Cholestasis lymphedema syndrome; CHLS; LCS
- Aagenaes syndrome, or lymphedema cholestasis syndrome (LSC1), is a form of idiopathic familial intrahepatic cholestasis associated with lymphedema of the lower extremities.
- It causes lymphedema of the legs and recurrent cholestasis in infancy, and slow progress to hepatic cirrhosis and giant cell hepatitis with fibrosis of the portal tracts.
At least some cases of Aagenaes syndrome have been attributed to mutations in the LSC1 gene on chromosome 15q.
This condition is inherited in an autosomal recessive manner and is found mainly in individuals of Norwegian descent.
- The condition is particularly frequent in southern Norway
- More than half the cases are reported from southern Norway
- It is also found in patients in other parts of Europe and the United States.
It is named after Øystein Aagenæs, a Norwegian paediatrician.It is also called cholestasis-lymphedema syndrome (CLS)
This table lists symptoms that people with this disease may have. For most diseases, symptoms will vary from person to person. A common feature of the condition is a generalised lymphatic anomaly, which may be indicative of the defect being lymphangiogenetic in origin.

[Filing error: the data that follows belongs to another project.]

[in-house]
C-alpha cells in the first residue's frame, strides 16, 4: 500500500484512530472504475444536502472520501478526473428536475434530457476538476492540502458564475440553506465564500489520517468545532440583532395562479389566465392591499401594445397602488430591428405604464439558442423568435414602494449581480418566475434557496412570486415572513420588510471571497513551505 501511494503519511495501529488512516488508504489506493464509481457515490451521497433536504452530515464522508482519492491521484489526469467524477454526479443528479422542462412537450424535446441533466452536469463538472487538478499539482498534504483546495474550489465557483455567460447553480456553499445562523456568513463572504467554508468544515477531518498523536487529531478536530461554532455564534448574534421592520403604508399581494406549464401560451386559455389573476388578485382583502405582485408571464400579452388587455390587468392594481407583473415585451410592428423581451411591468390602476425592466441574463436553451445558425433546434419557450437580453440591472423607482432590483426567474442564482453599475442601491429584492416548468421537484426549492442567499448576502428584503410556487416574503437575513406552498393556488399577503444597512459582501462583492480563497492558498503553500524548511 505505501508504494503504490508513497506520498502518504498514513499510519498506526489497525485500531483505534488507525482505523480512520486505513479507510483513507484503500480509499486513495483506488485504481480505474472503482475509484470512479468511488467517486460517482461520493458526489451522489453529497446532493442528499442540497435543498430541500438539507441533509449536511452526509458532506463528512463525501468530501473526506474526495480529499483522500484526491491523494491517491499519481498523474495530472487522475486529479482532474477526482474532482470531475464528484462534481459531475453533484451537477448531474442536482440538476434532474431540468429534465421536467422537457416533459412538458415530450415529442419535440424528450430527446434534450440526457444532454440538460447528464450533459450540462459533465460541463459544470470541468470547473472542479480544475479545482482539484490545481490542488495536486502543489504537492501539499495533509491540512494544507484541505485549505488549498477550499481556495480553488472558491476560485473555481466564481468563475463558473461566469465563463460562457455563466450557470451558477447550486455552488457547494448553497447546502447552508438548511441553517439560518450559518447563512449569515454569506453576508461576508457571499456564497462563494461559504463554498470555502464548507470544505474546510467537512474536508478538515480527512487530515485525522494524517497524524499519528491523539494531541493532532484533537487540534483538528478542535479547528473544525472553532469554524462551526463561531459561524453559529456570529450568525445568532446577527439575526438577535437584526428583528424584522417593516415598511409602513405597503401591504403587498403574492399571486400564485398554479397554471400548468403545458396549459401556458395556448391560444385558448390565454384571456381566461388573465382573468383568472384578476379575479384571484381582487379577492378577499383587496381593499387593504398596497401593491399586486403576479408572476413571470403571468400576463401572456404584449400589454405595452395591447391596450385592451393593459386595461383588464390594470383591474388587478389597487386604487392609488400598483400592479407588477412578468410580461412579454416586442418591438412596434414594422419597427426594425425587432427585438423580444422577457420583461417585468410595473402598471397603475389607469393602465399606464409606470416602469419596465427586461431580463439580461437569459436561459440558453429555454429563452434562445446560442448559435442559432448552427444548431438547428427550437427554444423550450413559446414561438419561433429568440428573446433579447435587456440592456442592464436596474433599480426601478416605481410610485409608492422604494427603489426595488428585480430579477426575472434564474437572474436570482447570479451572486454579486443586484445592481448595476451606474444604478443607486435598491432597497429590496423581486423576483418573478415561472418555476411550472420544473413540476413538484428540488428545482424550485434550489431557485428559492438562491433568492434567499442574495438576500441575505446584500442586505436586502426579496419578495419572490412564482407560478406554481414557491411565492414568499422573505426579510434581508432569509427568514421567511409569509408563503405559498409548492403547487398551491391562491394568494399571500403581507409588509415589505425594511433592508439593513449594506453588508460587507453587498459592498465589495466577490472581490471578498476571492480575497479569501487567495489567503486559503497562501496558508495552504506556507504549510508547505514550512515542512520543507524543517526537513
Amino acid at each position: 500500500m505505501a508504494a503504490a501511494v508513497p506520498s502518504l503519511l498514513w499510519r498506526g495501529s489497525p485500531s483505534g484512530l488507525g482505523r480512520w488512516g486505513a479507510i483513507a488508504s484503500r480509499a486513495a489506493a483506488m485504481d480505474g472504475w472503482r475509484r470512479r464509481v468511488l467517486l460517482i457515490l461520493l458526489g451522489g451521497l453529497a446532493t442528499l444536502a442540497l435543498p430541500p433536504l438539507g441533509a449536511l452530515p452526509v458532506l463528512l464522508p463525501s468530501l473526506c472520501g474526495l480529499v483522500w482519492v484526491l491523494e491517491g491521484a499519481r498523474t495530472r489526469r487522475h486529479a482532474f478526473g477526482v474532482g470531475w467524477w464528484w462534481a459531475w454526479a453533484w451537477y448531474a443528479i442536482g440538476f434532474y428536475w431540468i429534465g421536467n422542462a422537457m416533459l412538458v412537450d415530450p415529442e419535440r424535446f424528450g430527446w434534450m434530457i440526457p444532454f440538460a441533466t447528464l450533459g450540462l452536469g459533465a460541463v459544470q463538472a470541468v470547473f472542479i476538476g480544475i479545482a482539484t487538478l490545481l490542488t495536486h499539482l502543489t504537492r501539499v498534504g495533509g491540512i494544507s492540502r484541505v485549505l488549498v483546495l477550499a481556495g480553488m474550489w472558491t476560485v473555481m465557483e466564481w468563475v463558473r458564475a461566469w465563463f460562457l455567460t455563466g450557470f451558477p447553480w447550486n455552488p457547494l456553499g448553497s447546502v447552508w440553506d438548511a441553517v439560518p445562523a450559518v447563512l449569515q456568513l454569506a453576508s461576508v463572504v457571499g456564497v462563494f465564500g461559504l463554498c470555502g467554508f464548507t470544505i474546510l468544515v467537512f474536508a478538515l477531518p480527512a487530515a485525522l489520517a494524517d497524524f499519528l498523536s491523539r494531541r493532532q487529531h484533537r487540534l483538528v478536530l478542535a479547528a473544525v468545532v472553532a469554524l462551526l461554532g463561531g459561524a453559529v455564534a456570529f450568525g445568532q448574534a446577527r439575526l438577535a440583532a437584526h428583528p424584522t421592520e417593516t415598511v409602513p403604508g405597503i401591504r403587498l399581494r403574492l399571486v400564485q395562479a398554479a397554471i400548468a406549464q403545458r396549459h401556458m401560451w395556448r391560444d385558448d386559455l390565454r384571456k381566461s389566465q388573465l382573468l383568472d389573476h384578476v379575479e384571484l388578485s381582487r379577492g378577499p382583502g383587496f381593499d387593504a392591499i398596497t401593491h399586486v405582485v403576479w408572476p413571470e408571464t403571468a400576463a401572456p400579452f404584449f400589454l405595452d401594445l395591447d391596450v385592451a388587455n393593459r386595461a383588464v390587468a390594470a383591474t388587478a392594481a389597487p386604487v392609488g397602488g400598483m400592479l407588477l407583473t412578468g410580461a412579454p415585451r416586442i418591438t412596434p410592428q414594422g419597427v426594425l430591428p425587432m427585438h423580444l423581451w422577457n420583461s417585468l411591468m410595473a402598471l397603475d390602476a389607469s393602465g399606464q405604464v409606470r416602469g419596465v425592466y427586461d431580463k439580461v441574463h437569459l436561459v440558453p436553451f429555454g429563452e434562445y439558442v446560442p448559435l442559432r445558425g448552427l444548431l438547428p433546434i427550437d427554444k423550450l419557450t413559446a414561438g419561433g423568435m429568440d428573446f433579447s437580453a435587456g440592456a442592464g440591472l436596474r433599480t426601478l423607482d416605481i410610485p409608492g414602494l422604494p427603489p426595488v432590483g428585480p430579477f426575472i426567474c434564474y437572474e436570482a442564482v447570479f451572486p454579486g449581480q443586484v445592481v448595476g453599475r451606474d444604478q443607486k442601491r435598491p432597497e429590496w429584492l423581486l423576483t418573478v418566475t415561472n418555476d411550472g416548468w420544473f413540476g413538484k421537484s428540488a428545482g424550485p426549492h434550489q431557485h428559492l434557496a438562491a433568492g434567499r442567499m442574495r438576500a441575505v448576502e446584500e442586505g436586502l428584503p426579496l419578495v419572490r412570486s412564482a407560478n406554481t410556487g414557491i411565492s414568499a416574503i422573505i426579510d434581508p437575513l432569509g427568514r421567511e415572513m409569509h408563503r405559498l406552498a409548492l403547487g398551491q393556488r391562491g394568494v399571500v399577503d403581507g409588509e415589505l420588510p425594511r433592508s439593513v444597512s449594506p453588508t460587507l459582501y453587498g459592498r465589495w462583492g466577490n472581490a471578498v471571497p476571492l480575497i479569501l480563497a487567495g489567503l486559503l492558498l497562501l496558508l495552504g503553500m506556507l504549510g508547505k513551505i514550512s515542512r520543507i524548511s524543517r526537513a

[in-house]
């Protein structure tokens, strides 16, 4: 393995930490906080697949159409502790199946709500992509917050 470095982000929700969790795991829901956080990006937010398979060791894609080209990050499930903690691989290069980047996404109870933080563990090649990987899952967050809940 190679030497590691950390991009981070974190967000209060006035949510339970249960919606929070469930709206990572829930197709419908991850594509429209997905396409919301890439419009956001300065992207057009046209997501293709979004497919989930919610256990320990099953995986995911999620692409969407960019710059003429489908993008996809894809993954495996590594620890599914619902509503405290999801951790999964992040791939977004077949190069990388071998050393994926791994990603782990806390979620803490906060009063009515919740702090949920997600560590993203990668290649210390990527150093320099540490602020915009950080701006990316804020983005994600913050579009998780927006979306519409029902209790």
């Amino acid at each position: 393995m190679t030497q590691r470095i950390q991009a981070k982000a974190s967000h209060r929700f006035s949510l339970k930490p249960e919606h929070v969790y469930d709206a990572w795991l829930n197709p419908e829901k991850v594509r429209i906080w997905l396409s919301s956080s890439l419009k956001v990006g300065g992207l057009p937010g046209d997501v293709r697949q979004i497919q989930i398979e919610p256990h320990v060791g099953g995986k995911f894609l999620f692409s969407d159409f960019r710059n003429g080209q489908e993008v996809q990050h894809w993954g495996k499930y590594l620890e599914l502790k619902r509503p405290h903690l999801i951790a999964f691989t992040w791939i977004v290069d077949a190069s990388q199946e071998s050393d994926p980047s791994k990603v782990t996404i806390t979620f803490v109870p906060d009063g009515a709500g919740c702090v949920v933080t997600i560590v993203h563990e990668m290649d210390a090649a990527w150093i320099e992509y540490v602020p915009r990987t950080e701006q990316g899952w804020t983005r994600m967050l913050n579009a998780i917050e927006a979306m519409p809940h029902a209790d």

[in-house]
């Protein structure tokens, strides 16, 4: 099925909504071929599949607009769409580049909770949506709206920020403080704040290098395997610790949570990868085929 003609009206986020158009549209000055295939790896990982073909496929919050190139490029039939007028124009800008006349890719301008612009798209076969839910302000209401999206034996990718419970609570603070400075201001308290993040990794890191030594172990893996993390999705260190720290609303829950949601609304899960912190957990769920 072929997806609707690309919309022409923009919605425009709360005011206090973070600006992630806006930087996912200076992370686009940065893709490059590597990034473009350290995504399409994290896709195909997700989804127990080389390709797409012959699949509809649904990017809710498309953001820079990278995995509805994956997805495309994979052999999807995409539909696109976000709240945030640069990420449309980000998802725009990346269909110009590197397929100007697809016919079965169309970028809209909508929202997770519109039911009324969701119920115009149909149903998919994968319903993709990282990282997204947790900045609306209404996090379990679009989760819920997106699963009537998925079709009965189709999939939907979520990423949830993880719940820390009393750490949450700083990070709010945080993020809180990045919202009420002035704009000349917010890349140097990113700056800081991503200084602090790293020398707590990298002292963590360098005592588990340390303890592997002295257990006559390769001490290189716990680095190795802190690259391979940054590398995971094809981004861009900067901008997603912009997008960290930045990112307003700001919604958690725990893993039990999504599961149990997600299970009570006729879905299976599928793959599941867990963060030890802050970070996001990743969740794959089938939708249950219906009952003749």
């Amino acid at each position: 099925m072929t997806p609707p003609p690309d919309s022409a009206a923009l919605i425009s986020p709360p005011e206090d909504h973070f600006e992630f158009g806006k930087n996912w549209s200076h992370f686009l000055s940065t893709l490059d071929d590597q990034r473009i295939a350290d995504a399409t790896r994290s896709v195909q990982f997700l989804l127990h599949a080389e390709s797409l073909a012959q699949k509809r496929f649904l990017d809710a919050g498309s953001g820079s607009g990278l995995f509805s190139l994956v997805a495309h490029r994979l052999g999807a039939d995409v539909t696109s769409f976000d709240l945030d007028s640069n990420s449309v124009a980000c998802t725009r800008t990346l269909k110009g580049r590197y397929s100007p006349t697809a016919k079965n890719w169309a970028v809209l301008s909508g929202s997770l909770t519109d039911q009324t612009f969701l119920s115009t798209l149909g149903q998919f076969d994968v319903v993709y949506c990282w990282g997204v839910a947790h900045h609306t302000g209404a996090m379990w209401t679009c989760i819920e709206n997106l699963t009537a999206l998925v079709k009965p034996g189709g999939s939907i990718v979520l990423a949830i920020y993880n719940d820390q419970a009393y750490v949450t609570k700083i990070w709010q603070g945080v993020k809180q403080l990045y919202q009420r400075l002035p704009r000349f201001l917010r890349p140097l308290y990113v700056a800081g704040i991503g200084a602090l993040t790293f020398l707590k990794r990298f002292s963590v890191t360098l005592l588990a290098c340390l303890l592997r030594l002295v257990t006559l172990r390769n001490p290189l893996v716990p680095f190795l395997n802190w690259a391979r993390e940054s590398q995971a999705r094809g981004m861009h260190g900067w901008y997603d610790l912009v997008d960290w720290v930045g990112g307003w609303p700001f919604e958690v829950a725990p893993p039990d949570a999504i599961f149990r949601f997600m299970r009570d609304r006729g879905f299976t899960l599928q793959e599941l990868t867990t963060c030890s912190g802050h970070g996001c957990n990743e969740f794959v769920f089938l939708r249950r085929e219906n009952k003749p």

List of symptoms
- Abdominal pain
- Abnormality of urine homeostasis
- Clay colored stools
- Biliary tract abnormality
- Nausea and vomiting
- Neonatal cholestatic liver disease
- Abnormality of skin pigmentation
- Multiple lipomas
It is diagnosed through genetic testing to demonstrate mutations in LSC1 gene on chromosome 15q.
There is no cure and treatment is supportive care.
NIH genetic and rare disease info
Aagenaes syndrome is a rare disease.
Latest research - Aagenaes syndrome